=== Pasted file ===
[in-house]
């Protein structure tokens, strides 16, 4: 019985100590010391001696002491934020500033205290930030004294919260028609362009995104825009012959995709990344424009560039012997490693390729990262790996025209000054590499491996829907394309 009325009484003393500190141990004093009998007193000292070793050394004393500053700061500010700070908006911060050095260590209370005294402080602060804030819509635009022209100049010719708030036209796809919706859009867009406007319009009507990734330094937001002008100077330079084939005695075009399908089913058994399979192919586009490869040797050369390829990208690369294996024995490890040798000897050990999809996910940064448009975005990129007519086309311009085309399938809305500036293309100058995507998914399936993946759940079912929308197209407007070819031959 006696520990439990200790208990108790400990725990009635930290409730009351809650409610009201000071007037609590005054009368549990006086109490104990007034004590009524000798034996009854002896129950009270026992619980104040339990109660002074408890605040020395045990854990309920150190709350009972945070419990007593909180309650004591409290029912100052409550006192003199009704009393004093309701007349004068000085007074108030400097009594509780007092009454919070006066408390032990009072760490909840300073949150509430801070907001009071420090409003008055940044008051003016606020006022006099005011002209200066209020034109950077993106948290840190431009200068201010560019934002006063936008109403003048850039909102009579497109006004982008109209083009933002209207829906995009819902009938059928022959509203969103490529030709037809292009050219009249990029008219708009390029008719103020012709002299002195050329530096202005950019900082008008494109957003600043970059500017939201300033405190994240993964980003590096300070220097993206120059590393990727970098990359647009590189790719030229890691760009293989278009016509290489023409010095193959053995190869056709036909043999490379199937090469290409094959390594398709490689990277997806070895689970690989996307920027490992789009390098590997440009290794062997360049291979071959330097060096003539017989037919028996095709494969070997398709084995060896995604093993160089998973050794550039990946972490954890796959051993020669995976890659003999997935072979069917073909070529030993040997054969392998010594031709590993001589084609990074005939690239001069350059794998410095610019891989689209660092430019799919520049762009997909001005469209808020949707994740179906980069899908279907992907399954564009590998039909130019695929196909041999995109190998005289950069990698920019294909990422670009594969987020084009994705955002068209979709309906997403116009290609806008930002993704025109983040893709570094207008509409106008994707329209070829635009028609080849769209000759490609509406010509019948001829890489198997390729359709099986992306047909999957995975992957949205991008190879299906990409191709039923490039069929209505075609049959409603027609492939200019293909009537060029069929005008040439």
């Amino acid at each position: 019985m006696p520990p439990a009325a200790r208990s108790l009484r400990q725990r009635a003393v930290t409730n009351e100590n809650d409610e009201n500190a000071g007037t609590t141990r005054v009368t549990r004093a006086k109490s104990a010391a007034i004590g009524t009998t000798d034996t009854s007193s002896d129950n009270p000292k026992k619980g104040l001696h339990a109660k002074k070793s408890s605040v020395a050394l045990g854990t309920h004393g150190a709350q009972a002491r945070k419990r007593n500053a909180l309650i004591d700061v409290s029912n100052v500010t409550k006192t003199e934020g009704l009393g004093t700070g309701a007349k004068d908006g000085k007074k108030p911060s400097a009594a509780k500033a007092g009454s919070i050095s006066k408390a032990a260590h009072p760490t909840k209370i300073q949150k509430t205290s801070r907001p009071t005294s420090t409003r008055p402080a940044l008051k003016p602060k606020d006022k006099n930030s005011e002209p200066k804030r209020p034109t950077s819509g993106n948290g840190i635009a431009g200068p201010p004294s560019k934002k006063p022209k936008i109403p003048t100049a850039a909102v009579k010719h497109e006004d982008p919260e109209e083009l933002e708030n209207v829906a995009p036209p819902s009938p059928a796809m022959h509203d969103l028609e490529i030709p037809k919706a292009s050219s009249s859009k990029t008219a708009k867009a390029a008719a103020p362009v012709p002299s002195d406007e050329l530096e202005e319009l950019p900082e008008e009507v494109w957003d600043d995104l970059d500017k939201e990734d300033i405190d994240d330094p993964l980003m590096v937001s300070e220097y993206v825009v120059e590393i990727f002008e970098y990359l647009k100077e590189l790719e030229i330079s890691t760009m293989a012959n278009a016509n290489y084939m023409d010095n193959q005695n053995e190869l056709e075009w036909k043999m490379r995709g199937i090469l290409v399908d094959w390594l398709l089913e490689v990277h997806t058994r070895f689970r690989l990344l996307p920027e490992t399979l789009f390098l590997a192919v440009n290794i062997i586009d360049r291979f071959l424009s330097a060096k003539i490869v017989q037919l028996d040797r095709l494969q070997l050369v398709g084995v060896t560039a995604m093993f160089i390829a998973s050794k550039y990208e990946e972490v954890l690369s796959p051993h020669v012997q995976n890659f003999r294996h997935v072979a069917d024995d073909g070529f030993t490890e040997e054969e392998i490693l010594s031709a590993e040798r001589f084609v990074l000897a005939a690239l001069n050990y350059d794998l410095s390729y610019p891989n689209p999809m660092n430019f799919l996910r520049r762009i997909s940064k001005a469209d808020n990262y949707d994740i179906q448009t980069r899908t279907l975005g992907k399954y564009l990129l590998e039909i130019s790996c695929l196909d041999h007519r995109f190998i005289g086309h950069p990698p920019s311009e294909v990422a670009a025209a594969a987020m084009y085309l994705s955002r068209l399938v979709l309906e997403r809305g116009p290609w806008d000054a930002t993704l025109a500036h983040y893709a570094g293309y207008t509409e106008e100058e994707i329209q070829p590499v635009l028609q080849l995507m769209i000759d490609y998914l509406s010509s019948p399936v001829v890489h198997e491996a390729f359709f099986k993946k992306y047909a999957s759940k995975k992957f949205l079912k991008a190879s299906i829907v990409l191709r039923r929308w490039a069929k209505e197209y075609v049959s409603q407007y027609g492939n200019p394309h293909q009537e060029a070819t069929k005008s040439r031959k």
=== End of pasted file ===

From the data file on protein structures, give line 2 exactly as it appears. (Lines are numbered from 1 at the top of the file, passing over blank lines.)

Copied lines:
């Protein structure tokens, strides 16, 4: 019985100590010391001696002491934020500033205290930030004294919260028609362009995104825009012959995709990344424009560039012997490693390729990262790996025209000054590499491996829907394309 009325009484003393500190141990004093009998007193000292070793050394004393500053700061500010700070908006911060050095260590209370005294402080602060804030819509635009022209100049010719708030036209796809919706859009867009406007319009009507990734330094937001002008100077330079084939005695075009399908089913058994399979192919586009490869040797050369390829990208690369294996024995490890040798000897050990999809996910940064448009975005990129007519086309311009085309399938809305500036293309100058995507998914399936993946759940079912929308197209407007070819031959 006696520990439990200790208990108790400990725990009635930290409730009351809650409610009201000071007037609590005054009368549990006086109490104990007034004590009524000798034996009854002896129950009270026992619980104040339990109660002074408890605040020395045990854990309920150190709350009972945070419990007593909180309650004591409290029912100052409550006192003199009704009393004093309701007349004068000085007074108030400097009594509780007092009454919070006066408390032990009072760490909840300073949150509430801070907001009071420090409003008055940044008051003016606020006022006099005011002209200066209020034109950077993106948290840190431009200068201010560019934002006063936008109403003048850039909102009579497109006004982008109209083009933002209207829906995009819902009938059928022959509203969103490529030709037809292009050219009249990029008219708009390029008719103020012709002299002195050329530096202005950019900082008008494109957003600043970059500017939201300033405190994240993964980003590096300070220097993206120059590393990727970098990359647009590189790719030229890691760009293989278009016509290489023409010095193959053995190869056709036909043999490379199937090469290409094959390594398709490689990277997806070895689970690989996307920027490992789009390098590997440009290794062997360049291979071959330097060096003539017989037919028996095709494969070997398709084995060896995604093993160089998973050794550039990946972490954890796959051993020669995976890659003999997935072979069917073909070529030993040997054969392998010594031709590993001589084609990074005939690239001069350059794998410095610019891989689209660092430019799919520049762009997909001005469209808020949707994740179906980069899908279907992907399954564009590998039909130019695929196909041999995109190998005289950069990698920019294909990422670009594969987020084009994705955002068209979709309906997403116009290609806008930002993704025109983040893709570094207008509409106008994707329209070829635009028609080849769209000759490609509406010509019948001829890489198997390729359709099986992306047909999957995975992957949205991008190879299906990409191709039923490039069929209505075609049959409603027609492939200019293909009537060029069929005008040439």